Citing an unnamed source, 247Sports.com has reported that defensive lineman Joseph Boletepeli (pictured, No. 99) has entered the NCAA transfer database.  The website did note that “Boletepeli is still on the active roster for the Wolfpack and can still return to the program despite entering the portal.”

No specific reason for the decision was given, although playing time certainly played a role.

A three-star member of the Class of 2018 for NC State football, Boletepeli was rated as the No. 27 player regardless of position in the state of North Carolina.  During his two seasons with the Wolfpack, Boletepeli played in seven games.  Four of those appearances came this past season.

Boletepeli started the first two games of his true freshman campaign.  This season, Boletepeli was a No. 2 defensive end who ultimately dropped further down on the depth chart.

Barring something unexpected, Boletepeli will have to sit out the 2020 season if he moves on to another FBS school.  That would then leave him with two years of eligibility he could begin using in 2021.

Boletepeli is the third NC State football player to enter the portal this month.  Jan. 7, linebacker Brock Miller announced on Twitter that he was leaving as a graduate transfer.  A week later, defensive end Jeffrey Gunter was reported to be making the same move.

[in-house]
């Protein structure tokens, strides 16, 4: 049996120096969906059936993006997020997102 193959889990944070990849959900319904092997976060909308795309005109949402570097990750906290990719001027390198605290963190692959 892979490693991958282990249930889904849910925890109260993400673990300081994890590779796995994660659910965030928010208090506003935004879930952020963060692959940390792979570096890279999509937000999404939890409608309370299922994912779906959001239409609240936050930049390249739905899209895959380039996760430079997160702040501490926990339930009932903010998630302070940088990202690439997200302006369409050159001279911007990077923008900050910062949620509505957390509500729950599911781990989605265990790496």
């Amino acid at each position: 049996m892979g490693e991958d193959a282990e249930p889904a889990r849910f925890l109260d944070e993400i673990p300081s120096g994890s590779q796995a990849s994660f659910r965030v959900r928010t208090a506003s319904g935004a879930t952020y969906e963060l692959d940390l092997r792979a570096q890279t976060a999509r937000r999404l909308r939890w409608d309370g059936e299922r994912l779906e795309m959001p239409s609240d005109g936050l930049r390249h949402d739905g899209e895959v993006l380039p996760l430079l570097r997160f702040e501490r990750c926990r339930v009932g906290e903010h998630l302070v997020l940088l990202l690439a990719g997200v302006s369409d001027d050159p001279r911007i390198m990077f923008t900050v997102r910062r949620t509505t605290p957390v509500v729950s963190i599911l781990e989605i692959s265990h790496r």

Over the weekend, Miller announced that he would be transferring to Boise State.

Southern Miss co-DC Derek Nicholson moves on to Louisville

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A familiar face has returned to the Louisville football coaching family.

In a release, Louisville announced that ACC Coach of the Year Scott Satterfield has hired Derek Nicholson to his staff as inside linebackers coach.  Nicholson will take over the void left by Dale Jones‘ departure for the defensive coordinator job at Appalachian State.

“Derek has an infectious personality that will blend well within our staff,” the Louisville football head coach said in a statement. “He will bring great energy to our program and is an excellent recruiter. He has shown that he’s a great teacher of defensive football and will be a great addition to our defensive staff.”

This will be Nicholson’s second stint with the Louisville football team.  In 2014, Nicholson coached the Cardinals’ outside linebackers and defensive ends.

In between his time at the UofL, Nicholson spent four years at Southern Miss.  The first two he coached the defensive line.  He was the co-defensive coordinator and linebackers coach the past two seasons.

Nicholson played his college football at Florida State.

“I’d like to thank Scott Satterfield, Bryan Brown, Cort Dennison and the rest of the Louisville football program for this amazing opportunity,” Nicholson said. “My family and I are extremely excited to be back at Louisville and in the Atlantic Coast Conference. I look forward to working with the coaching staff and coaching the inside linebackers. There is something special is brewing in Louisville and I’m thrilled to be a part of it.”